This Week's Drought Summary (3/12)

March 12, 2020

A low pressure system propagated eastward across much of the southern tier states early in the period (March 4-6) and merged with a short-wave trough dropping southeastward from the Midwest before moving off the Mid-Atlantic coast on March 7. This system dropped more than 2 inches of rainfall over large areas from extreme southeastern New Mexico eastward to South Carolina. Some areas of central Alabama and Georgia saw more than 5 inches of rainfall, which fell over saturated soil. However, much of the heavier rainfall remained north of the I-10 corridor from southern Texas to northern Florida, while areas south of I-10 received only modest amounts, which were not nearly enough to reduce deficits. The Pacific Northwest and California also saw some precipitation over the past week, but amounts were not enough to reduce any deficits. Some recent dryness over southern Iowa and northern Missouri was mitigated a bit with near- to above-normal precipitation falling last week as well. Deficits increased in the Mid-Atlantic and New England over the past 30 days, but were kept at bay, as these areas saw 0.1 to 1 inch and 0.1 to 0.5 inches of rainfall, respectively. The active storm track continued last week for Alaska, with the southeastern Panhandle receiving 2 to 6 inches of precipitation over many areas. This precipitation, along with near- to below-normal temperatures, has finally produced above-normal snowpack in the Alaska Panhandle for the first time in 7 to 8 years, warranting D0 removal. Hawaii remained dry on the leeward slopes last week due to persistent trade winds, leading to some D0 expansion and development on the Big Island and Oahu, respectively. Puerto Rico saw D0 removal, as northern portions of the island saw much above-normal precipitation, eliminating short-term deficits.

Northeast

New England and parts of Maine have seen drier-than-normal conditions since the start of 2020, with several areas seeing 2 to 4 inch deficits, and localized pockets of 4 to 6 inch shortages. However, February brought above-normal precipitation to much of the Northeast, reducing deficits in some of the dry areas. The past 7 days brought near-normal precipitation to much of the region, although New England and coastal Maine received slightly less than surrounding areas (0.1 to 0.25 inches, compared to 0.25 to 1 inch in surrounding areas). In addition, 7-day average USGS stream flows saw reductions, compared to 14-day average flows, which was enhanced by below-normal snowpack. Although D0 is not warranted at this time, New England and coastal areas of Maine will need to be closely monitored in the coming weeks if the dryness continues.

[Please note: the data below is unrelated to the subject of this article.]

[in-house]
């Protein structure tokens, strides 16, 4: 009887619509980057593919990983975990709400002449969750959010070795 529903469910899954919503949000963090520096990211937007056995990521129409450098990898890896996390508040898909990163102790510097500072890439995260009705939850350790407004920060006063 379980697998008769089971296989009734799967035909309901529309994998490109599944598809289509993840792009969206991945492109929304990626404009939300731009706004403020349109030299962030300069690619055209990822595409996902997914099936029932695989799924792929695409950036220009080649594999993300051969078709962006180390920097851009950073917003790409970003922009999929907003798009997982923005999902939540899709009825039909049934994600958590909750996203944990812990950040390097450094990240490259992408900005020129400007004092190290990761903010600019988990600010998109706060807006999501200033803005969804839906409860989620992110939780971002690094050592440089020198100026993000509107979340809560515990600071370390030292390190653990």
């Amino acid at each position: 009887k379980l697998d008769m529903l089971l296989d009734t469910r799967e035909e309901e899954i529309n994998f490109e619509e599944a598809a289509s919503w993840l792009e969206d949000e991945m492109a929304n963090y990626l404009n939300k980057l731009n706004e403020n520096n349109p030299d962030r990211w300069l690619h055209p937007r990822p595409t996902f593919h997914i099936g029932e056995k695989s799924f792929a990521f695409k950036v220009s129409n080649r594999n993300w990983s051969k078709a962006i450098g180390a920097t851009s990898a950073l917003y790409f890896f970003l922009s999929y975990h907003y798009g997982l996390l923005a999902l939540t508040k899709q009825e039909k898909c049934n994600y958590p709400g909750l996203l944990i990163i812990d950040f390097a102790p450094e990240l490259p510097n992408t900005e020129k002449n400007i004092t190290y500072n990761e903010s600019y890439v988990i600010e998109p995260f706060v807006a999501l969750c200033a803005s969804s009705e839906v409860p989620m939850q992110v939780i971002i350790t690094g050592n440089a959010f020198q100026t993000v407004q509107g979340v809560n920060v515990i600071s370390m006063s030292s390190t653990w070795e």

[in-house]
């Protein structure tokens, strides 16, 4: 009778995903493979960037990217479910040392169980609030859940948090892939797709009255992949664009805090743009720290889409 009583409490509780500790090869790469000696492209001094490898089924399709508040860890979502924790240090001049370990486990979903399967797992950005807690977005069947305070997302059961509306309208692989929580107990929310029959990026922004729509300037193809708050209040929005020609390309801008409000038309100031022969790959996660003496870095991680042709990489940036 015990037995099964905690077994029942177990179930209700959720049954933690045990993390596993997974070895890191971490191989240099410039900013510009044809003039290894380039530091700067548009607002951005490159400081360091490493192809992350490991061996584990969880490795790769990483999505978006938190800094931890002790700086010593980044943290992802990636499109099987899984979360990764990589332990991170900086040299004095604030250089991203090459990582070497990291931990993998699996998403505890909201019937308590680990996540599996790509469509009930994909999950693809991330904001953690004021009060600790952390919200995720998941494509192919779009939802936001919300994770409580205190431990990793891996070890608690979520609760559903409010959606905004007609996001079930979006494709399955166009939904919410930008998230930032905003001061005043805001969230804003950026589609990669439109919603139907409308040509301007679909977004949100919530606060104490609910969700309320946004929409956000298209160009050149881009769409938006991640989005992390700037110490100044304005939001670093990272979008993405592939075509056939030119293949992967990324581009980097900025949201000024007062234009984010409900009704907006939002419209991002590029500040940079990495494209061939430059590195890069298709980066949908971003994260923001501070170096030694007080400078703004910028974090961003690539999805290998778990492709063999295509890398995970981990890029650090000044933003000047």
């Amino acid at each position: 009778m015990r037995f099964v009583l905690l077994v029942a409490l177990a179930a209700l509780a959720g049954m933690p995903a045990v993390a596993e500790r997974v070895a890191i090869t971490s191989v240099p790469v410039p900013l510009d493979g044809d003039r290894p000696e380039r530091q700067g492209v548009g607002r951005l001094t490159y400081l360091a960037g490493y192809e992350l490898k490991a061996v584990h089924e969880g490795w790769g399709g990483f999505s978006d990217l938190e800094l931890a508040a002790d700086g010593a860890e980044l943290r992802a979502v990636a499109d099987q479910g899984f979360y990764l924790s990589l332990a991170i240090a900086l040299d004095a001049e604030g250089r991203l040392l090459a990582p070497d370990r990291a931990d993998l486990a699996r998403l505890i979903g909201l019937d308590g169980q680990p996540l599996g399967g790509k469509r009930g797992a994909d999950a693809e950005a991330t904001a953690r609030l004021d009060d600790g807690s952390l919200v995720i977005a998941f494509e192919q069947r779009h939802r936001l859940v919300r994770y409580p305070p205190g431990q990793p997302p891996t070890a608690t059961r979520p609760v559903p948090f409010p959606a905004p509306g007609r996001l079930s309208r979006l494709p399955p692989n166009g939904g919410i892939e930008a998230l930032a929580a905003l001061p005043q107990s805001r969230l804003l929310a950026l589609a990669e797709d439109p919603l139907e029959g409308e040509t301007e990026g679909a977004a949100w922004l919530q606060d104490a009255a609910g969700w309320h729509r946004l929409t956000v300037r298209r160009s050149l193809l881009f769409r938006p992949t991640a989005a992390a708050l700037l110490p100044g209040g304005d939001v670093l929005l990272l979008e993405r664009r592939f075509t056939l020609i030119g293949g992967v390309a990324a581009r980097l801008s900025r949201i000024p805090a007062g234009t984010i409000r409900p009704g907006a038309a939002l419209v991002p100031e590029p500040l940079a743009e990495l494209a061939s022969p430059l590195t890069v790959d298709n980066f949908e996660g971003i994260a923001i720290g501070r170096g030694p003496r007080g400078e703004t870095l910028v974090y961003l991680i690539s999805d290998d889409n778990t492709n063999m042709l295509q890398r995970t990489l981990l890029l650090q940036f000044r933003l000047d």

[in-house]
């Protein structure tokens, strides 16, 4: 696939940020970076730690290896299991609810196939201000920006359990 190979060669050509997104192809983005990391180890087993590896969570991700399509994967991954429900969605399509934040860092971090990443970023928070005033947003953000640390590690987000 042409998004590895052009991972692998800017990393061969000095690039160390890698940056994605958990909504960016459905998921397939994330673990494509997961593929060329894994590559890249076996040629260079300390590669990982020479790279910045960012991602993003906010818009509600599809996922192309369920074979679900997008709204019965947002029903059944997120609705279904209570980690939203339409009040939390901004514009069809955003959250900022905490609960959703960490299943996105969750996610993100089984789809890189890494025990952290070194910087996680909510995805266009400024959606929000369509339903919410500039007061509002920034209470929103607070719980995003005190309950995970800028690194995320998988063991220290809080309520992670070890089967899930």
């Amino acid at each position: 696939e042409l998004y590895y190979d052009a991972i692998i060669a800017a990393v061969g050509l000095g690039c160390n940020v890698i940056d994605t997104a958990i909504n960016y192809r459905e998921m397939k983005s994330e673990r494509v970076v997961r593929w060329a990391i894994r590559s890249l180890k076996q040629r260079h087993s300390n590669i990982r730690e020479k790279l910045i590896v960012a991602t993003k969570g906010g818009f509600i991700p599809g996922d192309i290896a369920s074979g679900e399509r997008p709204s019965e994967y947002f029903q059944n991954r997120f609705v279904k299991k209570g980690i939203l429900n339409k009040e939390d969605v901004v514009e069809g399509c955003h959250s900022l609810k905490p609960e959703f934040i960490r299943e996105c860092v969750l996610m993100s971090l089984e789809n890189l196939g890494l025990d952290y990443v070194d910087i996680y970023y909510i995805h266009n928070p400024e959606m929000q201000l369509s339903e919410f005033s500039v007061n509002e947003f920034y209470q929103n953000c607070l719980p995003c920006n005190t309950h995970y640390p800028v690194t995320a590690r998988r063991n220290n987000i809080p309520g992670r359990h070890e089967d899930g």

Southeast

A large swath of more than 2 inches of rain fell across central Alabama and most of Georgia and South Carolina as a mid-level low pressure system propagated eastward across the southern tier states early in the period. Parts of central Alabama and Georgia saw more than 5 inches of rainfall. Unfortunately, the sharp north-south precipitation gradient along the I-10 corridor was reinforced, as much of the precipitation fell to the north over saturated areas. Locations south of the I-10 corridor, near and along the Gulf Coast, only received a trace to 0.25 inches, which is well below what is needed to overcome deficits (60- and 90-day deficits of around 5 inches and 6-month deficits over 10 inches in some locations). The Florida Peninsula saw little to no precipitation over the past week. D0 was added in southern Florida due to seeing 1 to 2 inch deficits over the past 30 days and slightly below-normal rainfall at 60 and 90 days, along with below-normal stream flows downstream from the area. Much of Virginia has also seen some dryness over the past 30 days, as 1 to 2 inch rainfall deficits have developed, and 7-day average USGS stream flows were below normal (10th to 24th percentile with some gauges reporting flows in the 10th percentile), particularly in the Tidewater area. Parts of the Tidewater saw some temporary relief, as 0.5 to 1 inch of rainfall fell March 6-7, in association with the low pressure system that moved northeastward off the Mid-Atlantic coast. In addition, soil moisture conditions were near to slightly below normal for the region. The status quo remained for Virginia this week, but this area bears watching in the coming weeks if the dryness continues.

South

D0 was expanded northward from the Gulf Coast of Louisiana, Mississippi, and Alabama. Many of these areas have 6-month deficits of over 8 inches; 6-month deficits over 12 inches in southeastern LA (i.e. 50 to 75 percent of normal). Rainfall over the past 30 days has been particularly low, with precipitation falling to 25 to 50 percent of normal, with some locations in the new D1 area seeing 10 to 25 percent of normal. Some expansion of D1 was made northeast of Corpus Christi, Texas, and D2 toward the coast, as USGS stream flows were well below normal at many locations and soil moisture has diminished further in recent weeks. Meanwhile, many areas in western and northern Texas (north of the I-10 corridor) saw anywhere from 0.5 to 3 inches (in isolated locations). The heavier rainfall extended southward into the upper Rio Grande Valley where many areas saw 0.25 to 1 inch of rainfall, warranted some re